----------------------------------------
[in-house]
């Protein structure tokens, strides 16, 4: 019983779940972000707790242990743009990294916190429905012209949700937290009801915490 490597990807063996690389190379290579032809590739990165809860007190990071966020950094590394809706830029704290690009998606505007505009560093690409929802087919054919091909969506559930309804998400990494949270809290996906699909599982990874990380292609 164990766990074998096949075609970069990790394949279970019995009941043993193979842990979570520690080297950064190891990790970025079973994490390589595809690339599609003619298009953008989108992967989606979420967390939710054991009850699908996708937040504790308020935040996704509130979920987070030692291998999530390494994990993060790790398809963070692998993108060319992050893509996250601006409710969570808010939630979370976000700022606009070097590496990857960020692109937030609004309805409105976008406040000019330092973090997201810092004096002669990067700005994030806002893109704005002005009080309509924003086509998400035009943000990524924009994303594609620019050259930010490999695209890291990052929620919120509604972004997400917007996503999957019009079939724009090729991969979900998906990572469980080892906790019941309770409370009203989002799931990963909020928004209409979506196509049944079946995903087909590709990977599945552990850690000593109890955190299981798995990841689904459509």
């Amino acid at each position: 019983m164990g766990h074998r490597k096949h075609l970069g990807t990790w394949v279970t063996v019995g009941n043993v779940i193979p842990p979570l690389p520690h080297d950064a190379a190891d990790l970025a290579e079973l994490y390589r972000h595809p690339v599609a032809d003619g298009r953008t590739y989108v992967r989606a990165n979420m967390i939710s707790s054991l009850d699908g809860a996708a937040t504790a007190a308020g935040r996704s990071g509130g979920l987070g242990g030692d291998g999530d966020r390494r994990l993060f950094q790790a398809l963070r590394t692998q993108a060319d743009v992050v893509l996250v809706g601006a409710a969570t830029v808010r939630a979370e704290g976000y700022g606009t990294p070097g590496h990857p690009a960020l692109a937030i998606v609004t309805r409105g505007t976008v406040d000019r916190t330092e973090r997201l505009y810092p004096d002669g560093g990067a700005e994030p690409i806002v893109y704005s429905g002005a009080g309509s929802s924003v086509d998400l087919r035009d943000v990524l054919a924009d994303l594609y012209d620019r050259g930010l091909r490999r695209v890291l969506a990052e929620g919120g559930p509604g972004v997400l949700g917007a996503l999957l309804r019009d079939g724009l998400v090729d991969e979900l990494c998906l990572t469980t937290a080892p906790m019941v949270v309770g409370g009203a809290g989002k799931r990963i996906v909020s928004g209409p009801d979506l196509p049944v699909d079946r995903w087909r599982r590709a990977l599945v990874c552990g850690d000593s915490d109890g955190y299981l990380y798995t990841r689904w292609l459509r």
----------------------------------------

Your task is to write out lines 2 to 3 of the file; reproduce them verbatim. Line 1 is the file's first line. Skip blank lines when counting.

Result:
């Protein structure tokens, strides 16, 4: 019983779940972000707790242990743009990294916190429905012209949700937290009801915490 490597990807063996690389190379290579032809590739990165809860007190990071966020950094590394809706830029704290690009998606505007505009560093690409929802087919054919091909969506559930309804998400990494949270809290996906699909599982990874990380292609 164990766990074998096949075609970069990790394949279970019995009941043993193979842990979570520690080297950064190891990790970025079973994490390589595809690339599609003619298009953008989108992967989606979420967390939710054991009850699908996708937040504790308020935040996704509130979920987070030692291998999530390494994990993060790790398809963070692998993108060319992050893509996250601006409710969570808010939630979370976000700022606009070097590496990857960020692109937030609004309805409105976008406040000019330092973090997201810092004096002669990067700005994030806002893109704005002005009080309509924003086509998400035009943000990524924009994303594609620019050259930010490999695209890291990052929620919120509604972004997400917007996503999957019009079939724009090729991969979900998906990572469980080892906790019941309770409370009203989002799931990963909020928004209409979506196509049944079946995903087909590709990977599945552990850690000593109890955190299981798995990841689904459509």
């Amino acid at each position: 019983m164990g766990h074998r490597k096949h075609l970069g990807t990790w394949v279970t063996v019995g009941n043993v779940i193979p842990p979570l690389p520690h080297d950064a190379a190891d990790l970025a290579e079973l994490y390589r972000h595809p690339v599609a032809d003619g298009r953008t590739y989108v992967r989606a990165n979420m967390i939710s707790s054991l009850d699908g809860a996708a937040t504790a007190a308020g935040r996704s990071g509130g979920l987070g242990g030692d291998g999530d966020r390494r994990l993060f950094q790790a398809l963070r590394t692998q993108a060319d743009v992050v893509l996250v809706g601006a409710a969570t830029v808010r939630a979370e704290g976000y700022g606009t990294p070097g590496h990857p690009a960020l692109a937030i998606v609004t309805r409105g505007t976008v406040d000019r916190t330092e973090r997201l505009y810092p004096d002669g560093g990067a700005e994030p690409i806002v893109y704005s429905g002005a009080g309509s929802s924003v086509d998400l087919r035009d943000v990524l054919a924009d994303l594609y012209d620019r050259g930010l091909r490999r695209v890291l969506a990052e929620g919120g559930p509604g972004v997400l949700g917007a996503l999957l309804r019009d079939g724009l998400v090729d991969e979900l990494c998906l990572t469980t937290a080892p906790m019941v949270v309770g409370g009203a809290g989002k799931r990963i996906v909020s928004g209409p009801d979506l196509p049944v699909d079946r995903w087909r599982r590709a990977l599945v990874c552990g850690d000593s915490d109890g955190y299981l990380y798995t990841r689904w292609l459509r």